An Uncertain Place, By Fred Vargas, trans. Siân Reynolds

Reviewed,Jane Jakeman
Sunday 23 October 2011 08:12

In Fred Vargas's new mystery, that quintessentially French policeman, Commisssaire Adamsberg, is taken way out of his comfort zone to London, where he speaks not a word of the language. Fortunately, he is accompanied by his Anglophile tweed-clad colleague, Commandant Danglard. It should be a routine visit to a conference, but Adamsberg has a disturbing effect everywhere he goes. This particular trip mysteriously features 17-year-old shoes found in a pile in "Higg-gate" cemetery. With severed feet inside them

Safely back in Paris, amid the comfort of old colleagues such as Lieutenant Mercadet, who suffers from narcolepsy but fortunately in a mild form, Adamsberg faces a much less whimsical case. A rich old man has not only been murdered, but so comprehensively butchered that his body seems to have exploded into fragments. Yet the scattering of body parts does not seem random but purposeful.

There has been a similar death in Austria and the killer is dubbed the Zerquetscher, the Crusher. On the trail of the few clues collected from the victim's luxurious mansion, Adamsberg comes face to face with the Zerquetscher (by now known as Zerk), who claims to be Adamsberg's long-lost progeny.

Suspicion of murder falls on the dead man's son and then on the gardener who has been left a big inheritance. But the victim's doctor, a mysterious osteopath with seemingly magic fingers, enters the plot and turns out to have some very strange folkloric connections.

Problems mount up at squad headquarters, adding to Vargas's usual parade of satisfyingly weird characters. The normally efficient Inspector Mordent is distracted by the case of his teenage daughter, currently eating dog-food in a squat with hippies, and Danglard is still working obsessively on the Higg-gate feet case.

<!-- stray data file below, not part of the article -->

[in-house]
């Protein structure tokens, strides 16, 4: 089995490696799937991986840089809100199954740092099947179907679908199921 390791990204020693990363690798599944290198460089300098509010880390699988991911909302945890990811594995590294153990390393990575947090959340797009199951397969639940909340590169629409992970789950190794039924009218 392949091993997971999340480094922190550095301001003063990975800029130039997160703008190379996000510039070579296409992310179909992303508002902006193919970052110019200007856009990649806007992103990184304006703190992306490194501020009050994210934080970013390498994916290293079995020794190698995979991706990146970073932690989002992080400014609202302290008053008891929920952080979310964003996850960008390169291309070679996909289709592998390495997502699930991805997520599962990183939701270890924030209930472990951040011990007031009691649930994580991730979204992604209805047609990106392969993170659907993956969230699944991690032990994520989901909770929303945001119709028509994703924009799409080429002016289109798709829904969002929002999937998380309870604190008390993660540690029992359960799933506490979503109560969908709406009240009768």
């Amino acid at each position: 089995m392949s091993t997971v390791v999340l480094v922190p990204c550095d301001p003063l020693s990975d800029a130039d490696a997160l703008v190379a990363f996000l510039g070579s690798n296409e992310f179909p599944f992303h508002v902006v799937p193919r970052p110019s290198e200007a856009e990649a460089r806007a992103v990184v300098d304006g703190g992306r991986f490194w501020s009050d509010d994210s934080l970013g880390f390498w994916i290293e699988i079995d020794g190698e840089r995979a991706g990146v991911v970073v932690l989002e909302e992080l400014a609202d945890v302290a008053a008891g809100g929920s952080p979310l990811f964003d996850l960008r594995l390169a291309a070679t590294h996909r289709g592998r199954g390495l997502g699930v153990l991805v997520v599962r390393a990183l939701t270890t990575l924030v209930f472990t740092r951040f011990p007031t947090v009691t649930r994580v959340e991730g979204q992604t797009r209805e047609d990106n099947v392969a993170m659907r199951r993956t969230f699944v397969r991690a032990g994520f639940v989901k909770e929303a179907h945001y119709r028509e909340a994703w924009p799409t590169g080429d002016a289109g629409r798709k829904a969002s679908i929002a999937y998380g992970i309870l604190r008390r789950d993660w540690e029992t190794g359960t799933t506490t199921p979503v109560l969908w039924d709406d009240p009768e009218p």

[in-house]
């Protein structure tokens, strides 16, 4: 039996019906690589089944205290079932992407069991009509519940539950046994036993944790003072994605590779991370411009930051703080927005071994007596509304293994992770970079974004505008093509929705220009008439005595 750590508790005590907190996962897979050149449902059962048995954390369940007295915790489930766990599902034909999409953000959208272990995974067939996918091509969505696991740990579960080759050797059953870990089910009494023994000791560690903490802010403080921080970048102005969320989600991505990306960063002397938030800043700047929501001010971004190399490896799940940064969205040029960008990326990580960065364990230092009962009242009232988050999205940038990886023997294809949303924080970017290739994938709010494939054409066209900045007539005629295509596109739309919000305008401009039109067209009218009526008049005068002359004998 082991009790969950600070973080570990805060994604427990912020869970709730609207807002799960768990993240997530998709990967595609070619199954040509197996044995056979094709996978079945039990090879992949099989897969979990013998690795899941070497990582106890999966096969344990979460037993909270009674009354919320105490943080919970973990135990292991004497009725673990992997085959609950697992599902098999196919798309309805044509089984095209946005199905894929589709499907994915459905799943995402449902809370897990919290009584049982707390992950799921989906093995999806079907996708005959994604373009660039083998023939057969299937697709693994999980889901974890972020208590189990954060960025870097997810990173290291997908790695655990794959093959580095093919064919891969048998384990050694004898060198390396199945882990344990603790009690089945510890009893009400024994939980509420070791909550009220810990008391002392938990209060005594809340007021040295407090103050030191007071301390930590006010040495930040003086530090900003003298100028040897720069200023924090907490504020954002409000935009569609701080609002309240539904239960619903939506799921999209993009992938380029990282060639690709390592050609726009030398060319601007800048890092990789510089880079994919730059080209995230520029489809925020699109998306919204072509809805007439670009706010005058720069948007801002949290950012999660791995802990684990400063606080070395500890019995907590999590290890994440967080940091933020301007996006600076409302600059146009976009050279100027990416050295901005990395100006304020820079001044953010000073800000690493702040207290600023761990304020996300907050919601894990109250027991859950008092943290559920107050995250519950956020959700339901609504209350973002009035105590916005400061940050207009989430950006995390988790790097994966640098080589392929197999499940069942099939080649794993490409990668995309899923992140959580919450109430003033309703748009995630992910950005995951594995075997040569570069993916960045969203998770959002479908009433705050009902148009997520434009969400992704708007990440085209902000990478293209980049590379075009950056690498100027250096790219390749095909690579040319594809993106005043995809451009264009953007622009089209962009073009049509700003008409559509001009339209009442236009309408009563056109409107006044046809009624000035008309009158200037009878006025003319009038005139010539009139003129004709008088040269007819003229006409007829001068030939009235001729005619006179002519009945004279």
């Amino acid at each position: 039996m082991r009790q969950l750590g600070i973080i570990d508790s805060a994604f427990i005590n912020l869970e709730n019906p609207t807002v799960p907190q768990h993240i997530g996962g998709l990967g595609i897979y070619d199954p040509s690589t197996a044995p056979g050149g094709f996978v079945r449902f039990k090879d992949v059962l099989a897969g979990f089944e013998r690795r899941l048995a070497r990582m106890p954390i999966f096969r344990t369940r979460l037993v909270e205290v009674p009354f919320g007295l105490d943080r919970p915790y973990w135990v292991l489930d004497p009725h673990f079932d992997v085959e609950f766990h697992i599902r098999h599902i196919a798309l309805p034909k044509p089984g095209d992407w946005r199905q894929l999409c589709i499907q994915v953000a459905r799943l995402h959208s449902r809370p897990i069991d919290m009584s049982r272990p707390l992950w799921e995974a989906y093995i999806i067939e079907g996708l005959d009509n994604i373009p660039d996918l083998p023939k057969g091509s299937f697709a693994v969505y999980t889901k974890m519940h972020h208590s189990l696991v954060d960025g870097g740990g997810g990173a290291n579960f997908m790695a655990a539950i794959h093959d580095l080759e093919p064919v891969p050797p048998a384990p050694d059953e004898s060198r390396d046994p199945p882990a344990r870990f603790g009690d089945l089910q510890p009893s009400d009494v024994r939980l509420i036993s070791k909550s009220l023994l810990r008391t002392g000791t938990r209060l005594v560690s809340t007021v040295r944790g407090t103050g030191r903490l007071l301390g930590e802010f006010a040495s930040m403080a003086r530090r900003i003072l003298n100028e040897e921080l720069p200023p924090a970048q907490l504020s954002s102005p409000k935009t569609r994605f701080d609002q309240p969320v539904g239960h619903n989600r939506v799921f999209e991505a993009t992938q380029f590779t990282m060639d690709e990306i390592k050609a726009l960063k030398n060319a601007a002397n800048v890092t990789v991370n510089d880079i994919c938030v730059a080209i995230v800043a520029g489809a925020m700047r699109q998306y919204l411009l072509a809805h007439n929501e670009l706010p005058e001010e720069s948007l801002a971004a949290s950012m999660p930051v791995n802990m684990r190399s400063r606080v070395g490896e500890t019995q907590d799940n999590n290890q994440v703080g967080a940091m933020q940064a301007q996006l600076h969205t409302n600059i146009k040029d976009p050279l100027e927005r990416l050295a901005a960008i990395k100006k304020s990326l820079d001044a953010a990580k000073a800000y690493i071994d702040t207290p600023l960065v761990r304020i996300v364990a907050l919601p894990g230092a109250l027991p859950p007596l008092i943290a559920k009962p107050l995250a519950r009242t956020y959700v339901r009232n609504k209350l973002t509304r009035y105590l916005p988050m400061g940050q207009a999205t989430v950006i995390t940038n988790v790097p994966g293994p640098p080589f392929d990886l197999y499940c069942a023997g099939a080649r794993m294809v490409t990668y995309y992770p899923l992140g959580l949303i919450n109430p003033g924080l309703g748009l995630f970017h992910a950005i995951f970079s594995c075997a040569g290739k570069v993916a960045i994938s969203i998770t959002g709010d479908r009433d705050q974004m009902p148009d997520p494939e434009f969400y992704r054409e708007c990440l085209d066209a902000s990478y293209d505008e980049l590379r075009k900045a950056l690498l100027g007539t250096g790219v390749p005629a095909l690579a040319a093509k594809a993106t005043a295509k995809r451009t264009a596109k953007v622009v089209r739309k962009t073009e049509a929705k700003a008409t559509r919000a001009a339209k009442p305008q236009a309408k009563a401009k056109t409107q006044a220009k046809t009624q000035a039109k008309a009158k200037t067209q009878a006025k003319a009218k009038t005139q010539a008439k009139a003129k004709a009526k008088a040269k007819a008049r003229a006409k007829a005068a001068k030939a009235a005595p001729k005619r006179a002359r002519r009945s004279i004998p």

Eventually, a conjoined trail of pursuit leads through circuitous routes to a village on the Romanian frontier, whence the dead man's family originated. Here Vargas lets herself go in a riot of vampiric complexities: her delights in plot and language are dolphin-like, leaping with pleasure at obscure Cyrillic messages, tracing Danubian family history and sanguinary lore. There is, it seems, an alternative way of stopping a vampire from wandering abroad...

Soon our Commissaire gets caught in the irresistible trappings of this case, commits a near-fatal error - that of messing about with a vampire's tombstone - and gets into one of the most dangerous situations in the whole Vargas canon. Captured, tied up and sealed alive in a tomb, there seems little hope for him. Let us say only that, as we cheer the ending of this wonderfully intricate and Gothic work, we can look forward to more Adamsberg.

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